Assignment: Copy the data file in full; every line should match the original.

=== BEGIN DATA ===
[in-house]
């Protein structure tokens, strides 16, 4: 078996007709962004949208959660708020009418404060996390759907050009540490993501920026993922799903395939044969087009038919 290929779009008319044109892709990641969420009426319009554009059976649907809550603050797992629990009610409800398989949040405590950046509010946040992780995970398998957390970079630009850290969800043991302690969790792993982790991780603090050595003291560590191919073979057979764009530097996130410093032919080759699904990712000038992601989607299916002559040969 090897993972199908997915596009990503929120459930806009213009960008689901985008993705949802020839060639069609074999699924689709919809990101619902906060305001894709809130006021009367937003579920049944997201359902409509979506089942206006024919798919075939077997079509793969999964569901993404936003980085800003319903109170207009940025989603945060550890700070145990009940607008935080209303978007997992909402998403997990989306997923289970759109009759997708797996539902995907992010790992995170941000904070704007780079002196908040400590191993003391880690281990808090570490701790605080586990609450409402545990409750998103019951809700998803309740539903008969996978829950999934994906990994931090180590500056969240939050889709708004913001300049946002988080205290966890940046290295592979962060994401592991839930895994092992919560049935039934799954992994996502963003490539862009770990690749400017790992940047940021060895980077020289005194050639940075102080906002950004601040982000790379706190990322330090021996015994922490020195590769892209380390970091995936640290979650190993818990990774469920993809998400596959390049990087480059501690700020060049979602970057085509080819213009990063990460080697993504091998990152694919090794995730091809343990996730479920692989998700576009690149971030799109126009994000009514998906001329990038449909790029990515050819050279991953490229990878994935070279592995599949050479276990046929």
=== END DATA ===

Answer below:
[in-house]
């Protein structure tokens, strides 16, 4: 078996007709962004949208959660708020009418404060996390759907050009540490993501920026993922799903395939044969087009038919 290929779009008319044109892709990641969420009426319009554009059976649907809550603050797992629990009610409800398989949040405590950046509010946040992780995970398998957390970079630009850290969800043991302690969790792993982790991780603090050595003291560590191919073979057979764009530097996130410093032919080759699904990712000038992601989607299916002559040969 090897993972199908997915596009990503929120459930806009213009960008689901985008993705949802020839060639069609074999699924689709919809990101619902906060305001894709809130006021009367937003579920049944997201359902409509979506089942206006024919798919075939077997079509793969999964569901993404936003980085800003319903109170207009940025989603945060550890700070145990009940607008935080209303978007997992909402998403997990989306997923289970759109009759997708797996539902995907992010790992995170941000904070704007780079002196908040400590191993003391880690281990808090570490701790605080586990609450409402545990409750998103019951809700998803309740539903008969996978829950999934994906990994931090180590500056969240939050889709708004913001300049946002988080205290966890940046290295592979962060994401592991839930895994092992919560049935039934799954992994996502963003490539862009770990690749400017790992940047940021060895980077020289005194050639940075102080906002950004601040982000790379706190990322330090021996015994922490020195590769892209380390970091995936640290979650190993818990990774469920993809998400596959390049990087480059501690700020060049979602970057085509080819213009990063990460080697993504091998990152694919090794995730091809343990996730479920692989998700576009690149971030799109126009994000009514998906001329990038449909790029990515050819050279991953490229990878994935070279592995599949050479276990046929």